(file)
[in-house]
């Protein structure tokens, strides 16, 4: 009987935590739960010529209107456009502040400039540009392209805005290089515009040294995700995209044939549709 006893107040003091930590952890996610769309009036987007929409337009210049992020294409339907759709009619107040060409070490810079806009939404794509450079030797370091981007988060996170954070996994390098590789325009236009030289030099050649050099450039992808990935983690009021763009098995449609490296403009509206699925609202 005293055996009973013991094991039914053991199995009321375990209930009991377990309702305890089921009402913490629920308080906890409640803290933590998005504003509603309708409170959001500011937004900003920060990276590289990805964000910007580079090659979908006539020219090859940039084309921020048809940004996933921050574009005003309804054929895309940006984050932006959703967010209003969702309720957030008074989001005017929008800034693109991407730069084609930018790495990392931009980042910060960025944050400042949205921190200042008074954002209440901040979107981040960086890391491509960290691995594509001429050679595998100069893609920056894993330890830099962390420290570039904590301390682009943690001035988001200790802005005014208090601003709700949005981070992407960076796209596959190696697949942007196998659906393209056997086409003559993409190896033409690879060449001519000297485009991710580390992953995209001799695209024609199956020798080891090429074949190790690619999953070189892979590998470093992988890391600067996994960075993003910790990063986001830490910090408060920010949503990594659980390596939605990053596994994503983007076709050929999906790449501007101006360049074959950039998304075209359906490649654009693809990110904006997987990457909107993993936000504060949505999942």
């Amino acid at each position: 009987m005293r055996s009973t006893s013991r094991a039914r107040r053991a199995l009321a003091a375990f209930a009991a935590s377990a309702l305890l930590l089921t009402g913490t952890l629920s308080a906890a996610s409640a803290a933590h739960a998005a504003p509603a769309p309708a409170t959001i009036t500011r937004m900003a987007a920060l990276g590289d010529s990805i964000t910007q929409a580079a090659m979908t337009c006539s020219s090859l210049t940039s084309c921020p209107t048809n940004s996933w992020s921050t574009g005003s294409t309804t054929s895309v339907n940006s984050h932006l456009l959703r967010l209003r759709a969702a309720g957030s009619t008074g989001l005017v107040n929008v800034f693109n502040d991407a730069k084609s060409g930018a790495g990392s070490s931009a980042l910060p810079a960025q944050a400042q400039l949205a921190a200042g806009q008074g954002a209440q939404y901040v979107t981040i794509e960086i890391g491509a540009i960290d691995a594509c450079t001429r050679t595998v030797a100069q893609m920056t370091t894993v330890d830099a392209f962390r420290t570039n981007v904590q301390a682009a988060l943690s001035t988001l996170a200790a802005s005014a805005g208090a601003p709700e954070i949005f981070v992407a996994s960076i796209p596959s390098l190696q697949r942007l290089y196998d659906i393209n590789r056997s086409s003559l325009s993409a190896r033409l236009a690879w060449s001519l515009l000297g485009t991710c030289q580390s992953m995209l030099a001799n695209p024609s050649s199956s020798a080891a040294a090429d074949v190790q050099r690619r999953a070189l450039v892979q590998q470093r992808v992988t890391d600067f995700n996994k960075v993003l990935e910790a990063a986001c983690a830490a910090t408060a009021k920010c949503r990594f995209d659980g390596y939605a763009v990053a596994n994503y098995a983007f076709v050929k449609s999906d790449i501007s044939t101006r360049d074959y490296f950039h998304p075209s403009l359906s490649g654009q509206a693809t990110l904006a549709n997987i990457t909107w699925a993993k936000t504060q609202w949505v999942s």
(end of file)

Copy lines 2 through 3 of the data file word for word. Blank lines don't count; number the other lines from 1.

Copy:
């Protein structure tokens, strides 16, 4: 009987935590739960010529209107456009502040400039540009392209805005290089515009040294995700995209044939549709 006893107040003091930590952890996610769309009036987007929409337009210049992020294409339907759709009619107040060409070490810079806009939404794509450079030797370091981007988060996170954070996994390098590789325009236009030289030099050649050099450039992808990935983690009021763009098995449609490296403009509206699925609202 005293055996009973013991094991039914053991199995009321375990209930009991377990309702305890089921009402913490629920308080906890409640803290933590998005504003509603309708409170959001500011937004900003920060990276590289990805964000910007580079090659979908006539020219090859940039084309921020048809940004996933921050574009005003309804054929895309940006984050932006959703967010209003969702309720957030008074989001005017929008800034693109991407730069084609930018790495990392931009980042910060960025944050400042949205921190200042008074954002209440901040979107981040960086890391491509960290691995594509001429050679595998100069893609920056894993330890830099962390420290570039904590301390682009943690001035988001200790802005005014208090601003709700949005981070992407960076796209596959190696697949942007196998659906393209056997086409003559993409190896033409690879060449001519000297485009991710580390992953995209001799695209024609199956020798080891090429074949190790690619999953070189892979590998470093992988890391600067996994960075993003910790990063986001830490910090408060920010949503990594659980390596939605990053596994994503983007076709050929999906790449501007101006360049074959950039998304075209359906490649654009693809990110904006997987990457909107993993936000504060949505999942």
């Amino acid at each position: 009987m005293r055996s009973t006893s013991r094991a039914r107040r053991a199995l009321a003091a375990f209930a009991a935590s377990a309702l305890l930590l089921t009402g913490t952890l629920s308080a906890a996610s409640a803290a933590h739960a998005a504003p509603a769309p309708a409170t959001i009036t500011r937004m900003a987007a920060l990276g590289d010529s990805i964000t910007q929409a580079a090659m979908t337009c006539s020219s090859l210049t940039s084309c921020p209107t048809n940004s996933w992020s921050t574009g005003s294409t309804t054929s895309v339907n940006s984050h932006l456009l959703r967010l209003r759709a969702a309720g957030s009619t008074g989001l005017v107040n929008v800034f693109n502040d991407a730069k084609s060409g930018a790495g990392s070490s931009a980042l910060p810079a960025q944050a400042q400039l949205a921190a200042g806009q008074g954002a209440q939404y901040v979107t981040i794509e960086i890391g491509a540009i960290d691995a594509c450079t001429r050679t595998v030797a100069q893609m920056t370091t894993v330890d830099a392209f962390r420290t570039n981007v904590q301390a682009a988060l943690s001035t988001l996170a200790a802005s005014a805005g208090a601003p709700e954070i949005f981070v992407a996994s960076i796209p596959s390098l190696q697949r942007l290089y196998d659906i393209n590789r056997s086409s003559l325009s993409a190896r033409l236009a690879w060449s001519l515009l000297g485009t991710c030289q580390s992953m995209l030099a001799n695209p024609s050649s199956s020798a080891a040294a090429d074949v190790q050099r690619r999953a070189l450039v892979q590998q470093r992808v992988t890391d600067f995700n996994k960075v993003l990935e910790a990063a986001c983690a830490a910090t408060a009021k920010c949503r990594f995209d659980g390596y939605a763009v990053a596994n994503y098995a983007f076709v050929k449609s999906d790449i501007s044939t101006r360049d074959y490296f950039h998304p075209s403009l359906s490649g654009q509206a693809t990110l904006a549709n997987i990457t909107w699925a993993k936000t504060q609202w949505v999942s």